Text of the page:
Najla Mouchrek is unique on Virginia Tech's campuses. 

The graduate student from Brazil in the university’s Human Centered Design Program is the university’s first individual interdisciplinary Ph.D. student. Her degree proposal – Design for Youth Empowerment: Collaborative practices for building capacities for the transition to adulthood – spans at least four disciplines.

Mouchrek said the early ideas that led to her proposal came from her work with young people when she was studying for her master’s degree in design. She explored how design could engage youths around sustainability efforts. She said the young people with whom she worked were interested in sustainability, but felt they did not have enough power and voice to change the status quo. She felt design could help solve that problem.

“I’m concerned about how they will build a meaningful life,” she said, adding that her two teenage daughters inspire her work. “This is my personal spark. How can every one of them find meaningful pathways or create their own?”

Mouchrek said she came to Blacksburg because her husband was studying for a Ph.D. here. She discovered the Human Centered Design Program and was attracted to its focus on design innovation and sustainability. “It was in line with what I wanted to do,” she said. But the interdisciplinary program does not offer a Ph.D. So she began exploring the prospect of creating her own degree program.

The Virginia Tech Graduate School offers the interdisciplinary Ph.D. for students whose goals cannot be met by a single discipline from a degree granting academic unit at the university, according to the Graduate Catalog.

“Real world problems don’t fit nicely into boxes, specific fields, departments or programs,” said Graduate School Associate Dean and Professor of Civil and Environmental Engineering Amy Pruden, who oversees the program. “We need to have the opportunity for students so inclined to tackle these problems.”

Mark Benson, associate professor of human development and chair of Mouchrek’s committee, called her, “the ideal first student in the interdisciplinary doctoral program because of her creativity and flexibility.”

She needed both qualities to build her proposal. Pruden said students have to show how their proposed project does not fit into any one field. The student’s advisory committee also must include members from at least two disciplinary fields. Mouchrek’s committee members are from five.

Pruden said unlike doctoral students who are admitted into degree-granting units, those seeking an interdisciplinary Ph.D. must submit their proposals to the Commission on Graduate Studies and Policies for approval. Those proposals must include their proposed research focus, goals, plan of study, coursework, a planned schedule for exams and research, and the applicant’s advisory committee members.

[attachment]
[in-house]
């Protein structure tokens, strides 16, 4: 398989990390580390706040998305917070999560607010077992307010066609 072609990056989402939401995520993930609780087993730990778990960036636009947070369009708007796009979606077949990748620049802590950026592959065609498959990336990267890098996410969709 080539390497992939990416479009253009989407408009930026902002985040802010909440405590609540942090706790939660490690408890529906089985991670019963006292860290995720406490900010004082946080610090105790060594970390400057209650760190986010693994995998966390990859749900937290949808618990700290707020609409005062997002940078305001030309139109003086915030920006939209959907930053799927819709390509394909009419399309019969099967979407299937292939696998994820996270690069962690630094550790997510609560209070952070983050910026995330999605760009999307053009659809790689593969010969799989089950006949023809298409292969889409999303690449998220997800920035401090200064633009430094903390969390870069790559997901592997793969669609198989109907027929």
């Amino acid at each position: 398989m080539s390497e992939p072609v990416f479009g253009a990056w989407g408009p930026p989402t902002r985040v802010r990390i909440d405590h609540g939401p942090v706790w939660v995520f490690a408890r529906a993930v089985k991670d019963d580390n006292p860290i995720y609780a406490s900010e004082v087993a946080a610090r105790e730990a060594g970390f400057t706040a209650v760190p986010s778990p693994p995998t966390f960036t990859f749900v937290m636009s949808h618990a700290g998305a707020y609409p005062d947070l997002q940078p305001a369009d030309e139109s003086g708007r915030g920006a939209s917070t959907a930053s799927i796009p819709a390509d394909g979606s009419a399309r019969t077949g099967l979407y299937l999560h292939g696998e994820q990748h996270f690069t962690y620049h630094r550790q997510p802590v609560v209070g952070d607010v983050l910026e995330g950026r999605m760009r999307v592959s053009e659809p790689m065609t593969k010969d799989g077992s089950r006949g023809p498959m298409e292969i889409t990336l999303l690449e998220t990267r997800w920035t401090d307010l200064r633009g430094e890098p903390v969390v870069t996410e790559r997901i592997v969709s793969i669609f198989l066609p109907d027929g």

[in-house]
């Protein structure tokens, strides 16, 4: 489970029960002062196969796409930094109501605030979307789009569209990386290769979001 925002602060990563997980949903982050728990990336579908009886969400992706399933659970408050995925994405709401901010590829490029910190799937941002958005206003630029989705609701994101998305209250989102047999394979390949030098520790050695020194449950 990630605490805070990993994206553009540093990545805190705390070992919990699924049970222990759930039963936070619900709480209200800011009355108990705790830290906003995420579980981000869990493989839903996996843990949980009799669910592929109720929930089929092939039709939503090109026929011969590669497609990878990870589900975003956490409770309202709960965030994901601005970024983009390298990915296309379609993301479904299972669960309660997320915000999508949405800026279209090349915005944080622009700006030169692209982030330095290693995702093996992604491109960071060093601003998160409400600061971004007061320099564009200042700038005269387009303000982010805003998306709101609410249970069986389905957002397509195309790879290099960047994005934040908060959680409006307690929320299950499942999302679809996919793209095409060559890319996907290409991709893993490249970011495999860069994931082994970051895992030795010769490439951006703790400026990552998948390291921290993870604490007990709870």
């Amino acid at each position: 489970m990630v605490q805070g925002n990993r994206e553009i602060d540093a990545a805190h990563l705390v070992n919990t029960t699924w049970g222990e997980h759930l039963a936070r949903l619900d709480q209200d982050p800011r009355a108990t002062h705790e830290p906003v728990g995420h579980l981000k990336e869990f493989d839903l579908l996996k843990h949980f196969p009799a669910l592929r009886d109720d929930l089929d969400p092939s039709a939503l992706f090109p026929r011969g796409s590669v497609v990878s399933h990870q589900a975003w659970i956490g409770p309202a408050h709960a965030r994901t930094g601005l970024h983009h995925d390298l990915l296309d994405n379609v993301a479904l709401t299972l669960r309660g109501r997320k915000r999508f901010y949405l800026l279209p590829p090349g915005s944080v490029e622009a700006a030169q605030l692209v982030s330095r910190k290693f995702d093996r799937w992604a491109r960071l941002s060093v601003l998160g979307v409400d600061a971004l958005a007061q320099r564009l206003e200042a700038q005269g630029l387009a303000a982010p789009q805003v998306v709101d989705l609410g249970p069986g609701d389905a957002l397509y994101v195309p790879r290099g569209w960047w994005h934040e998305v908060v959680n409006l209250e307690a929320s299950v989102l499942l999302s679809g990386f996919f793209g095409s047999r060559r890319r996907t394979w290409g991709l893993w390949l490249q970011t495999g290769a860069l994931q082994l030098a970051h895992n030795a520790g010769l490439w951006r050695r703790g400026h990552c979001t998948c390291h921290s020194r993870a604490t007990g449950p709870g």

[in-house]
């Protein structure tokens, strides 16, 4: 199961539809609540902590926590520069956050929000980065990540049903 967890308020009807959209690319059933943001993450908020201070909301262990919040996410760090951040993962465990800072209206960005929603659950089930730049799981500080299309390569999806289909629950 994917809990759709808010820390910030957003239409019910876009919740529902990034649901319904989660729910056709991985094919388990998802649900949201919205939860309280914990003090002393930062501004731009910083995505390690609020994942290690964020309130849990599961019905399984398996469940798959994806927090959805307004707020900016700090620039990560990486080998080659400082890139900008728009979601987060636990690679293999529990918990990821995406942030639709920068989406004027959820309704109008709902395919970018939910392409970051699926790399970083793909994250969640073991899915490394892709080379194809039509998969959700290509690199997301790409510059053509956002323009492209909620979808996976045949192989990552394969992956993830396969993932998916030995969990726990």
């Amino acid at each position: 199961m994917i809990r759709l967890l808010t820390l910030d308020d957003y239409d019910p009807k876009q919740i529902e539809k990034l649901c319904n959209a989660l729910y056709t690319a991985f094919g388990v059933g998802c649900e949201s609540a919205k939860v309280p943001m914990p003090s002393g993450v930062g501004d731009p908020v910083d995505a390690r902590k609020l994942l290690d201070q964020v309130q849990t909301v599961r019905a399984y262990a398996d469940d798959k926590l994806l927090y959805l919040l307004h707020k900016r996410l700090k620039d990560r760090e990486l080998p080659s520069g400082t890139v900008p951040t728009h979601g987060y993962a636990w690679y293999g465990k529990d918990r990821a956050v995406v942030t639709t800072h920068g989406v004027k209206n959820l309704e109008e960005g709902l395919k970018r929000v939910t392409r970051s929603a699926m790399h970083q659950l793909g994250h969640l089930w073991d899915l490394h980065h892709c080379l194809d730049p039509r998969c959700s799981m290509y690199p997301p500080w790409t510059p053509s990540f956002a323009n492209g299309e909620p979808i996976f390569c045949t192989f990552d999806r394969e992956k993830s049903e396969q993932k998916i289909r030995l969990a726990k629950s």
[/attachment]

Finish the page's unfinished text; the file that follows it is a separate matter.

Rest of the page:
Mouchrek said the process was difficult, but she approached it step by step. "It was very experimental. I think it was good I didn’t know all the planning before. I had to sell the idea as I built it.” She said she knocked on doors and assembled her committee, one by one. Committee members include Benson, Co-chair Liesl Baum, senior fellow at the Institute for Creativity, Arts, and Technology; Timothy Baird, assistant professor of geography; Meaghan Dee, assistant professor of practice in the School of Visual Arts; and Jill Sible, professor of biological sciences and assistant provost for undergraduate education. Mouchrek said Sible helped her secure a graduate assistantship, which enabled her to pursue her degree.

Once she had her committee lined up, she worked with them in spring and summer 2015 to build her proposal. “I was really worried about the rigor,” she said. 

Pruden said one of the challenges of the interdisciplinary Ph.D. is to have both breadth and depth. That means having sufficient depth in two or more fields,” she added.

But Baum said Mouchrek met that challenge and clearly demonstrated that her proposal broke new ground.

“Najla took a risk in this process of exploring the individualized interdisciplinary Ph.D. program in that she confidently explored a space that was not clearly defined,” Baum said. “She had to rely on her internal motivation to push beyond the boundaries that exist in our current educational structure.”

Mouchrek praised the university and the Graduate School for accepting her proposal. “It’s the first time an institution has really seen what I want to do,” she said. It really aligns with the university values. It’s not only a theoretical study, it is a practical study. We’ll have to work with many young people to do this.”

Virginia Tech joins the ranks of such institutions as the Marquette, Tufts, Boston and Washington State universities in offering the individualized degree program. Vice President and Dean for Graduate Education Karen P. DePauw managed Washington State’s program when she was associate dean there.

In November, a second interdisciplinary Ph.D.  proposal was approved, this one from Navid Baradaranfallahkheir, of Alexandria, Virginia, who will study “Supporting Spatial Critique through Crowdsourcing and Immersive Technologies.” Pruden said other students are working on proposals, as well.

 “We’re looking to grow new leaders,” said Pruden.

Benson believes Mouchrek fits that description: “Najla’s in-depth proposal will be a valuable template and scholarly example for future students.”